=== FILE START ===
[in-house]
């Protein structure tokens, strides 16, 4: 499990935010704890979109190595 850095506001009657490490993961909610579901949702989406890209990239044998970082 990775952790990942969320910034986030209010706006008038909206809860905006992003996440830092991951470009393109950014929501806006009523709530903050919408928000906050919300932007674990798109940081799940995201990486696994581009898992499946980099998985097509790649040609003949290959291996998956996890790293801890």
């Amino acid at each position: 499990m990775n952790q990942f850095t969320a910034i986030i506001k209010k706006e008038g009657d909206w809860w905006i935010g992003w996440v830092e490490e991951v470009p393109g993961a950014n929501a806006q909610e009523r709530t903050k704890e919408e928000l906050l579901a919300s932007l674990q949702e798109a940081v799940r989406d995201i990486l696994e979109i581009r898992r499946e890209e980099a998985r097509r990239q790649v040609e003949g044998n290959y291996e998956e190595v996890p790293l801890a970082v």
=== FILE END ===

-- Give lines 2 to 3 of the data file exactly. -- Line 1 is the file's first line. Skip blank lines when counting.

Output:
């Protein structure tokens, strides 16, 4: 499990935010704890979109190595 850095506001009657490490993961909610579901949702989406890209990239044998970082 990775952790990942969320910034986030209010706006008038909206809860905006992003996440830092991951470009393109950014929501806006009523709530903050919408928000906050919300932007674990798109940081799940995201990486696994581009898992499946980099998985097509790649040609003949290959291996998956996890790293801890």
């Amino acid at each position: 499990m990775n952790q990942f850095t969320a910034i986030i506001k209010k706006e008038g009657d909206w809860w905006i935010g992003w996440v830092e490490e991951v470009p393109g993961a950014n929501a806006q909610e009523r709530t903050k704890e919408e928000l906050l579901a919300s932007l674990q949702e798109a940081v799940r989406d995201i990486l696994e979109i581009r898992r499946e890209e980099a998985r097509r990239q790649v040609e003949g044998n290959y291996e998956e190595v996890p790293l801890a970082v």